As Deutsche Bank's equities traders sit at home or in the 'CRU', or prepare for whole new lives at BNP Paribas, and as Deutsche's rates traders do much the same, it's worth recalling what Deutsche Bank used to be like - back in the days of Anshu.
For this, it's necessary to revist the classic video below made by Colin Fan, the co-chief executive of Deutsche Bank's investment bank, who found it necessary to warn Deutsche's traders that "being boastful, indiscreet and vulgar is not ok. It will have serious consequences for your career."
So, how vulgar were salespeople and traders at Deutsche Bank? Fan's decision to extol the virtues of modesty and discretion came before star trader Christian Bittar, whom Deutsche paid $117m in 2008, was jailed for five years in 2019, but after a series of indiscretions that suggested Deutsche wasn't as wholesome as it might have been.
1. Making 'festive jokes' about being able to manipulate markets
In 2014, Deutsche Bank reportedly fired three of its New York-based FX traders. They included Robert Wallden, a director in the bank's FX unit. Wallden was said to have 'made a joke, in writing, about his ability to manipulate the markets.' He was later investigated by the FBI, who turned up at the Wallden house brandishing a transcript containing the joke, which was purportedly just a little light-hearted fun around the Christmas period.
2. Loose and misspelt 'text chat' via instant messaging systems
Deutsche Bank banned its fixed income traders from using chat rooms in late 2013. Compared to banks like UBS and RBS (and more recently RP Martin) Deutsche's traders weren't the biggest source of outrageous transcripts in the Libor investigation. However, Guillaume Adolph, a yen derivatives trader at Deutsche did allegedly turn up in some transcripts involving Tom Hayes, the ex-RBS trader accused of manipulating Libor.
In these transcripts, Hayes reportedly said: "cld you do me a favour would you mind moving you 6m libor up a bit today, i have a gigantic fix.” Adolph replied: “I can do taht.” Adolph then asked Hayes: "“u happy with me” (sic). Hayes was.
3. Waving money out of windows at people on the street below
Most outrageously, back in 2011, Deutsche Bank reportedly suspended a London-based employee for waving money out of windows. The suspended man (allegedly a trader) was seen at a window waving around a £10 note and taunting people on the street below who were protesting against health care cuts. At the time, there were also unconfirmed reports of Deutsche Bank employees photocopying money and sprinkling it on the protesters on the street.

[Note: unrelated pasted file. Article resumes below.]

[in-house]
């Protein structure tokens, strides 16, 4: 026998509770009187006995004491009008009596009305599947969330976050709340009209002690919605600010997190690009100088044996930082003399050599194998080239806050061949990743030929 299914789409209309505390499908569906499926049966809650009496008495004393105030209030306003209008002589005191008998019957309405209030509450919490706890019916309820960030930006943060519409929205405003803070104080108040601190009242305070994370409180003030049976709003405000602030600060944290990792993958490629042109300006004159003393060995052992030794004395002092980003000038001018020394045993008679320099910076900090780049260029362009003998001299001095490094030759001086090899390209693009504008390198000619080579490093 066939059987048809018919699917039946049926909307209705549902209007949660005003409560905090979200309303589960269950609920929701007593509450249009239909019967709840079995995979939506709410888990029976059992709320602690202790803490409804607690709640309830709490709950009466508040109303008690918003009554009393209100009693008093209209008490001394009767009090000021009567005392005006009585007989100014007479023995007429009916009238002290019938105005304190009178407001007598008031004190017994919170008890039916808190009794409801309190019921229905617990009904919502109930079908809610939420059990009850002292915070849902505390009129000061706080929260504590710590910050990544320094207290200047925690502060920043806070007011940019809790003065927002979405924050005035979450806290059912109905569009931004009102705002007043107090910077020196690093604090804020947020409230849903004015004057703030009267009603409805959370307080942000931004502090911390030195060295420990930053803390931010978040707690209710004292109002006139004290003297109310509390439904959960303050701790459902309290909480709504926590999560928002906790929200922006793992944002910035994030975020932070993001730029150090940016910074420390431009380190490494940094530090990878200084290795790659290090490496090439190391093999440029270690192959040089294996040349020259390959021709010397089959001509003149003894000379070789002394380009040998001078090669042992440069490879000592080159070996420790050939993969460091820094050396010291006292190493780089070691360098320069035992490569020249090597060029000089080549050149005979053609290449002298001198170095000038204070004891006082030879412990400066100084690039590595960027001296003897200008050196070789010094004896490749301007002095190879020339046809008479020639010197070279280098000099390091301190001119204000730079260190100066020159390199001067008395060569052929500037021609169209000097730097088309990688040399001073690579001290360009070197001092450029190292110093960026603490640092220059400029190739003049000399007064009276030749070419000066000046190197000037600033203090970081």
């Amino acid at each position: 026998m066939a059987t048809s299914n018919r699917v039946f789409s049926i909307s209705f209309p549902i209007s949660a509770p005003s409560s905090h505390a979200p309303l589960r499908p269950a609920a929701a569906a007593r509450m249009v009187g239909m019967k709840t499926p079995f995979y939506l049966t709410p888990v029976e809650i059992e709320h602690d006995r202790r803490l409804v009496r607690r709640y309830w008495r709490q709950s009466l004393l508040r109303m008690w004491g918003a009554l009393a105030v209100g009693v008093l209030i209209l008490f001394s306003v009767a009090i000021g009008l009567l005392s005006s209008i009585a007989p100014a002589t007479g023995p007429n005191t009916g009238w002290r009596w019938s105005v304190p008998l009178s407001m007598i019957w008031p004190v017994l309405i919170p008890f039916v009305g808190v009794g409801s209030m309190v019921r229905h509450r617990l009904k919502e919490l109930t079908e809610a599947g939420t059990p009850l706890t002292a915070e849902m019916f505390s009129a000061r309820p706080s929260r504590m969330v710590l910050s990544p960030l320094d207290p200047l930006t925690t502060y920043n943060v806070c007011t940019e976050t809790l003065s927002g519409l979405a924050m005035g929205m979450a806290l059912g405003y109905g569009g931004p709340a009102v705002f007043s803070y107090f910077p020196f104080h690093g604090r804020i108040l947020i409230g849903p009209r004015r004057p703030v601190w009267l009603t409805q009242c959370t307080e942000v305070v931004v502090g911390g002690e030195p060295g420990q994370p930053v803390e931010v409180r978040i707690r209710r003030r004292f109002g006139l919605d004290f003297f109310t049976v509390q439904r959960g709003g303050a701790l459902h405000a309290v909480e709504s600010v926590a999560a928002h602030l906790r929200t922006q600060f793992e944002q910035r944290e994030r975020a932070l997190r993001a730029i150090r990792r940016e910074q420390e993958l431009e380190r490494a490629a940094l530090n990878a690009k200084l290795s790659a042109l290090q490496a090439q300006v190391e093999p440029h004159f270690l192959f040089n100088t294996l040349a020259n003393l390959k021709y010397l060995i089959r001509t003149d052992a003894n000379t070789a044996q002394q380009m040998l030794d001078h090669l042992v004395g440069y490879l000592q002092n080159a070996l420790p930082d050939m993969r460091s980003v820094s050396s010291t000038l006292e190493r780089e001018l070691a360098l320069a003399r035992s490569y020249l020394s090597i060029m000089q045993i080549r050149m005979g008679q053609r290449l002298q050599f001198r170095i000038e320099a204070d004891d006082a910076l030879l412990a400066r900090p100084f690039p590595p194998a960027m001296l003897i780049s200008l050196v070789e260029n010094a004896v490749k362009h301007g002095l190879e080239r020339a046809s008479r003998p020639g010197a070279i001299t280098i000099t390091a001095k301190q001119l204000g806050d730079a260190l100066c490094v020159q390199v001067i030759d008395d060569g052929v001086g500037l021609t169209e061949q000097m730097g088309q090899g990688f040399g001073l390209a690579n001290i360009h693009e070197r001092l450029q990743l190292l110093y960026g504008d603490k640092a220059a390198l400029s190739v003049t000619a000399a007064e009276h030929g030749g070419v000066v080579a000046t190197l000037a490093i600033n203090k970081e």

4. Bribing clients
In 2014, Shigeru Echigo, a Deutsche Bank salesman in Tokyo admitted to bribing a client by spending $8.8k 'entertaining' him on 15 separate occasions. Echigo said he didn't act alone and that this sort of lavish entertainment was an institutional norm at Deutsche's Japanese brokerage unit.
5. Casual sexism
Deutsche Bank was one of the first banks to run an annual woman's conference (this will be its 25th year), but the bank - like many others - has been accused of sexism in the past. In 2010, a former compliance officer alleged that a co-worker was promoted to MD, “despite having such a poor record on sexual harassment that DB will not permit him to have a female administrative assistant.” Deutsche denied this.
Way back in 1999, Deutsche was compelled to pay £1m in damages to Kay Swinburne, an M&A banker who was subject to sexist remarks from her boss, Hugh Tidbury. Tidbury, head of Deutsche's chemicals group, reportedly said that Swinburne was "hot totty" and a "bit of alright." Deutsche kept him on for five years after the case. Hopefully things have improved substantially at the bank since then.
6. Lavish lifestyles
This week's case of Deutsche Bankers having £1.5k suits fitted while colleagues lost their jobs, seems reminiscent of a big-spending ethos at Deutsche in the past. When former COO John Cryan arrived in 2016, he met Gunit Chadha, the chief executive of Deutsche Bank’s Asia Pacific operation, in a restaurant beside a "spectacular swimming pool." To Cryan, who was already trying to cut costs, it made no sense - "Why didn't we meet in the office?", he asked. When Sam Wisnia, Deutsche's former head of macro trading, wanted to treat his staff in May 2016, he's said to have flown them to Washington on a private jet. - At his own expense, admittedly.
Interestingly, Cryan is also said to have spoken to Mark Fedorcik, then head of DCM and new head of the whole investment bank. in 2016, Fedorcik was reportedly proud that he'd cut 100 of 965 debt capital markets staff, and Cryan thought this was insufficient. Fedorcik may need to cut a lot more staff in future.
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